“In order to make this project work, we had to make sure we could organize all of the agencies involved, the different local governments, the Michigan Department of Transportation, all of these different nonprofits, and understanding what their strengths and limitations are and how the rules are that they operate so that we could build something that everyone can plug into so that the work can be sustained,” Twardy said. “And also to limit that silo effect so that whether it’s one of the individuals trying to access services or a resident just expecting things to get cleaned up, both things can happen in a streamlined, consistent way. That’s obviously something we’re trying to build as a new status quo.”

The overall budget for the project stands at more than $205,000. Ferndale is committing $105,000 — $100,000 for physical improvements that “fund the design, production, and installation of improvements to the intersection, driven by public input, including sidewalk enhancements, lighting, art, and other elements to improve the streetscape and enable safe, sanitary, and welcoming use by all.”

The $5,000 will go toward human services to seed a HandUP account, which is a platform used to accept donations to help those at the intersection, and it’s the city’s hope that other donors will contribute to the account. It will be used to help people obtain basic needs and meet goals such as getting a driver’s license.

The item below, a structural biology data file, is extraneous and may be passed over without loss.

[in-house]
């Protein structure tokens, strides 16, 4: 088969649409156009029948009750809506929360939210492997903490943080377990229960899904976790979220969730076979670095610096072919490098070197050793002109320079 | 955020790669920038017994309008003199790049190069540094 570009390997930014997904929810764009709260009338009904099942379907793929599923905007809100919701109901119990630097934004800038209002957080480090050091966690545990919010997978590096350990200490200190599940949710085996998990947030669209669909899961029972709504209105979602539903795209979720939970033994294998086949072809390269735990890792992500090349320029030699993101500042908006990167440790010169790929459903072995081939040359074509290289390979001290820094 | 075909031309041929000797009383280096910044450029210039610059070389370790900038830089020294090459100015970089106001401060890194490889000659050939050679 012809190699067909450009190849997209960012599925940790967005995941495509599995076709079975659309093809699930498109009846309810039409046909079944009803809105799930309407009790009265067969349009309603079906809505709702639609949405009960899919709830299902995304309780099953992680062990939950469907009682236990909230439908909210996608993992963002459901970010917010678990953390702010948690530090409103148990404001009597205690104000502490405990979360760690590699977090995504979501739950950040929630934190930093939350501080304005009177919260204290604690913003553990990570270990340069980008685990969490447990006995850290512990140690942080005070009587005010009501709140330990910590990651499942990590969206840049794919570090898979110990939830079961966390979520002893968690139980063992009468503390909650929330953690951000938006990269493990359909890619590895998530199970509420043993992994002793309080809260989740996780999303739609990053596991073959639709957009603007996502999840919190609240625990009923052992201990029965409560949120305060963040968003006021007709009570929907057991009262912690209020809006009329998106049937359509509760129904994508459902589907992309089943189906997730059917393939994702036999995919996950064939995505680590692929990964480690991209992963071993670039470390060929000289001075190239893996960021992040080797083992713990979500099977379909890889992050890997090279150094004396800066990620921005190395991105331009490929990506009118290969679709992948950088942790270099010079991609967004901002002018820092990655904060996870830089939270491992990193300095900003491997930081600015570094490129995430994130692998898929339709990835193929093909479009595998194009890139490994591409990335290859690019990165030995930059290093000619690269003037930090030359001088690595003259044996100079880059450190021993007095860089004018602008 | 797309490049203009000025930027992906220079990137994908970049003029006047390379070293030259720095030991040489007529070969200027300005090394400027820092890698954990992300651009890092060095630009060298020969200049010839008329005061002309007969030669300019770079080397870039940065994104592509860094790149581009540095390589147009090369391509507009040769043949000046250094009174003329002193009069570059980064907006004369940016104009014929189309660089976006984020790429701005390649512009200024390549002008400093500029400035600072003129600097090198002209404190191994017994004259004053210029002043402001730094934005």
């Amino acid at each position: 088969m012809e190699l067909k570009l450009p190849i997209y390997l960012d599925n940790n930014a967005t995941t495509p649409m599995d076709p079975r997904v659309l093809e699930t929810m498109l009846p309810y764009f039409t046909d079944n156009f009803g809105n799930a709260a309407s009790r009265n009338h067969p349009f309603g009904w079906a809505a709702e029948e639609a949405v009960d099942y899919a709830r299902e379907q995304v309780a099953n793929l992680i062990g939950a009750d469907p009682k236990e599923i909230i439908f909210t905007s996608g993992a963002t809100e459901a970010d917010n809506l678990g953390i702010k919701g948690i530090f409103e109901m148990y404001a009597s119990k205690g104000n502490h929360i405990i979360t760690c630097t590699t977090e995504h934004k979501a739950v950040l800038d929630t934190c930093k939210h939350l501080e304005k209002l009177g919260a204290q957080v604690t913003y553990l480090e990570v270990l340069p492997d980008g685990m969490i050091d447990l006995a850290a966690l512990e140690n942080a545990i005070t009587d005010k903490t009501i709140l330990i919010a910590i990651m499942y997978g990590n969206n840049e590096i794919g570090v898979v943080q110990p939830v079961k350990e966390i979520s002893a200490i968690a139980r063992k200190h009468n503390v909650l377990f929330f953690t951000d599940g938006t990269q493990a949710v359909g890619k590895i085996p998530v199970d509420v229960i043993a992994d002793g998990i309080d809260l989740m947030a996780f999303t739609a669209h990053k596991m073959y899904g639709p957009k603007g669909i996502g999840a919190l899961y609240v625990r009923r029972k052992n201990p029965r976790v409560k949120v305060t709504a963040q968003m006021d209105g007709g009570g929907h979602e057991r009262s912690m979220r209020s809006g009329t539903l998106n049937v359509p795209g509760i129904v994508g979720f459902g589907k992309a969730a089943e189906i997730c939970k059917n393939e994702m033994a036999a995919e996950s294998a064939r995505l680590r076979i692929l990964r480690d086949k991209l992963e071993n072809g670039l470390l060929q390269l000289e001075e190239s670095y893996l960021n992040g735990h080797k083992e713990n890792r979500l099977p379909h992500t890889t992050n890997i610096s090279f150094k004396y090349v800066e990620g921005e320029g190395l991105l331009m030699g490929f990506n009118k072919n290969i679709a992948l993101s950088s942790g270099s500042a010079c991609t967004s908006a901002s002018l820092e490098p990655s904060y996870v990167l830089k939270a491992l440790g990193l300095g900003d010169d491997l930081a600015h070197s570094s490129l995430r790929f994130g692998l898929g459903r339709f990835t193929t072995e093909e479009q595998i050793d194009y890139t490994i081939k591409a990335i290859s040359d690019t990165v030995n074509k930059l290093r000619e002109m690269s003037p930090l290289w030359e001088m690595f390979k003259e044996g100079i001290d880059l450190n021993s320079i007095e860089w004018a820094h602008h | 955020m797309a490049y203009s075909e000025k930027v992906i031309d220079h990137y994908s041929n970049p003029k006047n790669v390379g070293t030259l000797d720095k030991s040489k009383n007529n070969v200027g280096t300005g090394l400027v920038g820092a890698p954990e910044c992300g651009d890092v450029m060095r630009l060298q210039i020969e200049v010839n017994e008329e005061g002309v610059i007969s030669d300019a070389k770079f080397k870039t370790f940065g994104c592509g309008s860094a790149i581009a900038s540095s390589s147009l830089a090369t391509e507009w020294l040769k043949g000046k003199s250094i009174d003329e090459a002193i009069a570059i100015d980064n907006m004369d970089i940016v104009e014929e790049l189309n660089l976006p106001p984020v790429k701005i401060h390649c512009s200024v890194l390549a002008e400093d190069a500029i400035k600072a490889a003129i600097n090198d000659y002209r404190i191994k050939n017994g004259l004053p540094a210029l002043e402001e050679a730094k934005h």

“A lot of these folks in these areas, they’ve slipped through the cracks on programs,” Twardy said. “There are plenty of programs that exist, but some of these folks, if you don’t have a driver’s license or a stable address, you can’t fill out a form, you can’t have something sent to you. So your ability to engage in the process is limited.”

Twardy also stated that there has been $20,000 committed to the project through philanthropy so far.

With the agreements approved, what comes next in the project’s timeline is securing a concept rendering. Ferndale expects to have one this month. Once it does, work will begin with MDOT on the permitting process, and physical improvements are expected to take place from July to October. It was stated at the meeting that community meetings will take place to gather input on concepts prior to procurement and construction.

“Residents have great creative ideas about how to use lighting and beautify the intersection, but we’re constrained by the $100,000, and some of that is to cover the cost of the consultant,” Ferndale Mayor Melanie Piana said. “It’s not all going to capital. So the funds raised, the more we can raise, the more we can expand maybe the art and the concepts that the residents have come up with.”

Piana commended the work of those involved in getting the project off the ground, as she said it’s been several years since the idea of improving the intersection came about.

“It’s been a very complicated project and I come at it ... as we just needed to confess that we don’t have all the resources in Ferndale to do what was needed,” she said. “We needed a partner who could help, and Detroit has been an exemplary partner in lending their homeless expertise and weight to this.”